It’s one thing to have your heart working properly or your body looking youthful, but for a truly long and healthy life, you should also consider your brain and mental health as you age.
Brain Gym is a series of cognitive learning exercises that are great for all ages, which is why the mental health workout is used everywhere from classrooms to retirement homes. As the aging process progresses, physical activity remains vital for not just maintaining a healthy appearance, but also so your brain and mental health remain intact. A Brain Gym anti-aging fitness routine allows you to enjoy living and learning through simple movement activities.
The creation of Brain Gym originated with Paul Dennison, PhD, and his wife and colleague Gail Dennison, who incorporated fun movements as an innovative and educational approach to mental health and brain health. Brain Gym became a household name for anti-aging and mental health after the 1986 release of the Dennisons’ book, Brain Gym: Simple Activities for Whole-Brain Learning.
Brain Gym International (also referred to as the Educational Kinesiology Foundation) was founded in 1987 in Ventura, California, and is currently being used to enhance mental health in over 87 countries and is translated in over 40 languages.
How Brain Gym Works for Mental Health
People who practice Brain Gym on a daily basis have shown improvement within many factors concerning mental and brain health, including concentration and focus, memory retention, physical coordination, and self-responsibility. Students have demonstrated enhancements in various academics areas, such as writing, reading, math, and test taking, while both students and adults have shown improvements in organization skills, improved relationships, and an overall more positive attitude toward life and wellness.
There are a total of 26 Brain Gym activities and exercises that are designed to improve mental health by integrating the body and the mind. When we’re born, we first develop a proper understanding of coordination by naturally moving our eyes, ears, hands, and, eventually, our whole body—the Brain Gym exercises are reminiscent of the movements we make in those early stages of life.
Today, many teachers, wellness practitioners, mental health professionals, and anti-aging experts have been educated through Brain Gym 101, bringing the movements to students, business professionals, and seniors worldwide.
Why Brain Gym is Essential for Mental Health and Anti-Aging
When is a good time to begin a cognitive anti-aging fitness routine to improve mental health? You can begin at anytime and at any age, which is why you can even find 90-year-old seniors practicing the Brain Gym movements in retirement homes. These anti-aging fitness exercises are very versatile, and can be modified for people using wheelchairs or walkers.
The Brain Gym exercises are extremely beneficial for older adults’ mental health because, along with improving concentration and memory, they also double as a stress management technique—stress management is imperative for maintaining your mental health as you get older. Actively participating in Brain Gym can balance moods and reduce the risk of depression as you get older.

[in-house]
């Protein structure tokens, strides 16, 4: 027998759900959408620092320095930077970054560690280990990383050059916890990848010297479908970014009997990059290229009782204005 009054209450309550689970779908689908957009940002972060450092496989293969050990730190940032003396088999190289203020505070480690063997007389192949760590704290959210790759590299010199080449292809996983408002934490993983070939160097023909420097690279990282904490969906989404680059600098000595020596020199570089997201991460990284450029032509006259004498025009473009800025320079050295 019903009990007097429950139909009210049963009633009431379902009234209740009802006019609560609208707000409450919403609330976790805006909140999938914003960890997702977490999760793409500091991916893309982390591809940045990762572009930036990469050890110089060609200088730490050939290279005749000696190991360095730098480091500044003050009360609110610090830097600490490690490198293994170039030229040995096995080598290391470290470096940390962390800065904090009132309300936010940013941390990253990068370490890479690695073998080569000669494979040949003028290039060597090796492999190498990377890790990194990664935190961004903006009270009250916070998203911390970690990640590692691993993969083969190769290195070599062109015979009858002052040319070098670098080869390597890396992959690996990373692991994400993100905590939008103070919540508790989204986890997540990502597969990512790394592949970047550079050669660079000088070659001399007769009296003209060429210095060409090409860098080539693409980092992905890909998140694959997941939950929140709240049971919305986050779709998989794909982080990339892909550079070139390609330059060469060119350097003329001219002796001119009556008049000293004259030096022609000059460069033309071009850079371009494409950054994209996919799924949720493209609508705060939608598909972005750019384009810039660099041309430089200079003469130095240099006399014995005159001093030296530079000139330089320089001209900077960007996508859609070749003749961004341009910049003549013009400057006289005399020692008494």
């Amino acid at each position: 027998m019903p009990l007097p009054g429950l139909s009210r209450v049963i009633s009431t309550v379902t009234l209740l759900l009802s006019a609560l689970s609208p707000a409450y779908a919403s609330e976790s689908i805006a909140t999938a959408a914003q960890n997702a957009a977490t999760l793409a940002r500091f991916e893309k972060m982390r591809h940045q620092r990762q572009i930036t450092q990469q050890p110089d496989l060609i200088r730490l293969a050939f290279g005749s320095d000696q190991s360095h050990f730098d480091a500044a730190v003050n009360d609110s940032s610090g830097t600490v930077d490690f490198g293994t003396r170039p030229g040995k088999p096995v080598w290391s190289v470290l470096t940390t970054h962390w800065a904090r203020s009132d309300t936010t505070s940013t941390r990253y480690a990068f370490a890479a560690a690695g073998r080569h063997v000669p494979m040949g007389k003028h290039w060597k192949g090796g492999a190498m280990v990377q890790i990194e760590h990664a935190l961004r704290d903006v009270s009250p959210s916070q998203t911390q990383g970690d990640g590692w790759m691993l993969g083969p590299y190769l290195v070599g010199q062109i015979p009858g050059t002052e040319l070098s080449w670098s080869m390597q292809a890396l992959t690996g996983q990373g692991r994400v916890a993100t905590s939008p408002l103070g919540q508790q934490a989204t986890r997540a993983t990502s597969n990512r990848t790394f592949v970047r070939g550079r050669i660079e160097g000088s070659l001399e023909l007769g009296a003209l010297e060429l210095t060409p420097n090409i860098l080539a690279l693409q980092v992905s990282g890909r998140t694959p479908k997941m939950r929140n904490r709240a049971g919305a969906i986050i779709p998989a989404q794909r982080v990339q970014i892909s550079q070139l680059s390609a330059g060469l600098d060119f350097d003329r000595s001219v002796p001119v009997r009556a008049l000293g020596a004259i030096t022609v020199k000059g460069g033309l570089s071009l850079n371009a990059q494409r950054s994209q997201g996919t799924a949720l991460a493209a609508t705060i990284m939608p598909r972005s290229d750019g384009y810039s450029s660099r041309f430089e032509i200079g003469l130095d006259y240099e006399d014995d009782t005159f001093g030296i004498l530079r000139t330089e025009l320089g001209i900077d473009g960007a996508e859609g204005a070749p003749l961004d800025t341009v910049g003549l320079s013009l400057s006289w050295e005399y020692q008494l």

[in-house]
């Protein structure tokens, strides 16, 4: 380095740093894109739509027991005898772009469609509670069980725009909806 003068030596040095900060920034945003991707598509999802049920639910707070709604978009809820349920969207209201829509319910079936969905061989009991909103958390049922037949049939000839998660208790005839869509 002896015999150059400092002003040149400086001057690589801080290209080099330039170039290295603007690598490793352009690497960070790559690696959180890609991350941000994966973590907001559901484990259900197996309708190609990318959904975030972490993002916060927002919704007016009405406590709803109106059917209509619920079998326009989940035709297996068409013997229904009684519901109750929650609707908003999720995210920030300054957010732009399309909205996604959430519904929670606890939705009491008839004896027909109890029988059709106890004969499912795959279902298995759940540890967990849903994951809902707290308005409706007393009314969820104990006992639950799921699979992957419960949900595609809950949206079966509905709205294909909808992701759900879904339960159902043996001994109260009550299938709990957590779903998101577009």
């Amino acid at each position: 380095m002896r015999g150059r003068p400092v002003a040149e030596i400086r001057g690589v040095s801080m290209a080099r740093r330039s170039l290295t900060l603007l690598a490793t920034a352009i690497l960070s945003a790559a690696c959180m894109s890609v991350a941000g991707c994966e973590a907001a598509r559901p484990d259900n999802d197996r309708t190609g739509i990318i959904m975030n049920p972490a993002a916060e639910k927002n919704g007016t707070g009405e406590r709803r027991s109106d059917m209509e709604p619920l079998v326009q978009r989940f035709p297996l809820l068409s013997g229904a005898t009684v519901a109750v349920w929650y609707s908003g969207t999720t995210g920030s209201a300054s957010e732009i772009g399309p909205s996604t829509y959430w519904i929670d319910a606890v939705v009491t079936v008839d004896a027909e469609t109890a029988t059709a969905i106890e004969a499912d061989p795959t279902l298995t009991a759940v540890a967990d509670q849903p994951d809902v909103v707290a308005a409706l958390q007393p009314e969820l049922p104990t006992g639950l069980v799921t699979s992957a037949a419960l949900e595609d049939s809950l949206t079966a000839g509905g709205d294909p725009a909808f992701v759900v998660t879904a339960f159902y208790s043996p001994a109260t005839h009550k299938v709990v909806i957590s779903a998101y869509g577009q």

The cognitive Brain Gym exercises help seniors continue learning into old age, which alters behavior and enhances physical and mental health over time while also fixing damaged areas of the brain. The integrative movements effectively develop new brain cells, while building healthy neural networks. This can help prevent or slow down neuro-degeneration diseases such as Alzheimer’s.
Along with mental health, the Brain Gym exercises can improve physical health as well by enhancing vision, hearing, coordination, and mobility. They also maintain proper sleeping patterns, energy levels, and balance.
Brain Gym vs. Yoga for Mental Health
There are definitely some similarities between some yoga postures and the Brain Gym exercises.
Brain Gym’s “grounder” exercise is a lengthening movement, where the benefits include comprehension, short- and long-term memory, grounding, centering, and whole body relaxation. The grounder is a modification of the warrior II position in yoga, where your arms would be placed on your hips instead of an extended T-position in the yoga posture.
There is also a similarity between Brain Gym’s cross crawl sit-ups and the yoga bicycle. The cross-crawl sit-ups benefit reading, listening, math, mechanics, spelling, and writing. It’s essentially a modified yoga bicycle, where you lie on your back with your hands behind your head, alternating each elbow to opposite knees with every breath.
Both Brain Gym and yoga are effective anti-aging fitness routines to enhance brain and mental health as you get older. For the best results, try incorporating both into your own anti-aging fitness routine.
“What is ‘BRAIN GYM?’” Brain Gym International web site; http://www.braingym.org/about, last accessed December 30, 2013.
“‘Brain Gym’ Program,” ProgramsForElderly.com; http://www.programsforelderly.com/memory-brain-gym.php, last accessed December 30, 2013.
“Use it…Don’t Lose it! Aging Population, Quality of Life and Cognitive Fitness,” Brain Works Global Inc. web site; http://www.brainworksglobal.com/main/wp-content/themes/peekaboo/articles/36_Brain_Bites_April_2011.pdf, last accessed December 30, 2013.
This article originally appeared on agein.com and is written by Jon Yaneff